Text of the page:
My path to Stanford University was paved in large part by Mrs. Sara St. John, my high school extended learning teacher and one of my most pivotal legacy leaders. I attended a public school in rural Iowa, and Mrs. St. John actively worked to make sure that my locality did not affect my academic opportunities.
This phenomenon of good intentions that don’t result in the intended impact is pervasive. It extends far beyond environmental issues, from the effects of fair-trade goods to those of charity donations. Ultimately, there are so many individuals in the world with good intentions and a huge amount of opportunity to create change.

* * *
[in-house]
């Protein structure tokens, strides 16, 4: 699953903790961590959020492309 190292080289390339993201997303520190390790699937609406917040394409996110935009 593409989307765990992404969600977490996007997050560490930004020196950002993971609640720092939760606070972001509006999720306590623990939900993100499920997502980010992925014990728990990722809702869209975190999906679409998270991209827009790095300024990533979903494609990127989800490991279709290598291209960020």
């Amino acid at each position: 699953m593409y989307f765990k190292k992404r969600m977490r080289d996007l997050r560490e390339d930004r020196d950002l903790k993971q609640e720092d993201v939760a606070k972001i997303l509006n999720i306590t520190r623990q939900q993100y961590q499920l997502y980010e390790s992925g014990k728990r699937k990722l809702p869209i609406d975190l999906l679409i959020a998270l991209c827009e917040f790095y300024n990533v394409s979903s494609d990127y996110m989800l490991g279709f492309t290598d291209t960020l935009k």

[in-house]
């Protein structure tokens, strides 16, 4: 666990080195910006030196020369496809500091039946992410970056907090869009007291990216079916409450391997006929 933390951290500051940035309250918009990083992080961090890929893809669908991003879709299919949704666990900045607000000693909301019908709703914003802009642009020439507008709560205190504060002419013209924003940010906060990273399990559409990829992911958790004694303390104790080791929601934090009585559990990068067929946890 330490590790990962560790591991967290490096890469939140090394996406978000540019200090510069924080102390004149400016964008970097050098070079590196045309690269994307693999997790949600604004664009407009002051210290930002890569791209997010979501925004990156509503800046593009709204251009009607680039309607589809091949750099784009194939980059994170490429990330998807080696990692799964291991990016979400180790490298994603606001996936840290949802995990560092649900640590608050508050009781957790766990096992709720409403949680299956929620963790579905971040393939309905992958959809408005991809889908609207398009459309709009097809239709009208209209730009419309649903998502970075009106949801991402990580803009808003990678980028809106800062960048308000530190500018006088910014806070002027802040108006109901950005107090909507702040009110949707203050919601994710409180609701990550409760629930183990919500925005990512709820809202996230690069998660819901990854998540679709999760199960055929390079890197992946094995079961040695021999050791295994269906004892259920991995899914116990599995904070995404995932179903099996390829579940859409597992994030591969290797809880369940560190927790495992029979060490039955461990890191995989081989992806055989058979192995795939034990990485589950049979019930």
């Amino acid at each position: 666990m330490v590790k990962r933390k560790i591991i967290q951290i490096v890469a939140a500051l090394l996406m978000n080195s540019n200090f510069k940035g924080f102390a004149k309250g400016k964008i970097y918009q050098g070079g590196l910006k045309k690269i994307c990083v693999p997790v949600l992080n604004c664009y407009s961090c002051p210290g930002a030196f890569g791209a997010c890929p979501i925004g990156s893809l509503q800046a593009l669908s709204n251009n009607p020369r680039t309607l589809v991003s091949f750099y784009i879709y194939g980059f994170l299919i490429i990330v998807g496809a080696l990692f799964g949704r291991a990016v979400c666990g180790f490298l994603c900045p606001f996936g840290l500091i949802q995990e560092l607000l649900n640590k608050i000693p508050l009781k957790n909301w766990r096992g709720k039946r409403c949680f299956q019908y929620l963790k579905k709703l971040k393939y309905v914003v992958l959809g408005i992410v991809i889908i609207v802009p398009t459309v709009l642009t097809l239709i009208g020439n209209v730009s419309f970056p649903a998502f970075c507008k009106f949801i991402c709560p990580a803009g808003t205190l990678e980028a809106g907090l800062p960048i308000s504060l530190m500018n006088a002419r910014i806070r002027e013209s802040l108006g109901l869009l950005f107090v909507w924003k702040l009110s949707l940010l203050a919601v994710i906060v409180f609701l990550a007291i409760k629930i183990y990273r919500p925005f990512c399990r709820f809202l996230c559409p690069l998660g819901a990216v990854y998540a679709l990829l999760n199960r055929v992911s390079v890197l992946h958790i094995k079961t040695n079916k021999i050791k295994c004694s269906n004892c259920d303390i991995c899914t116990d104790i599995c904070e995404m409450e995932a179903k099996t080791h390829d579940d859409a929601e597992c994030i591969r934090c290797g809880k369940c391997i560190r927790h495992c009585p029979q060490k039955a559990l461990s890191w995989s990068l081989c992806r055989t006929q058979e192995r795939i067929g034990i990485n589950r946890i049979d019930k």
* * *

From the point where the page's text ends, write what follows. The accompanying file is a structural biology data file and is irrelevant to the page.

In 1955, a young man with an irrepressible will and a voracious appetite for learning embarked on a degree at Stanford University. One of five children born and raised in Inglewood, California, he’s now among Silicon Valley’s most active real estate developers and one of America’s most generous philanthropists. His latest act of generosity, announced last week, is the remarkable gift of $151 million to Stanford University, its largest ever from a living donor.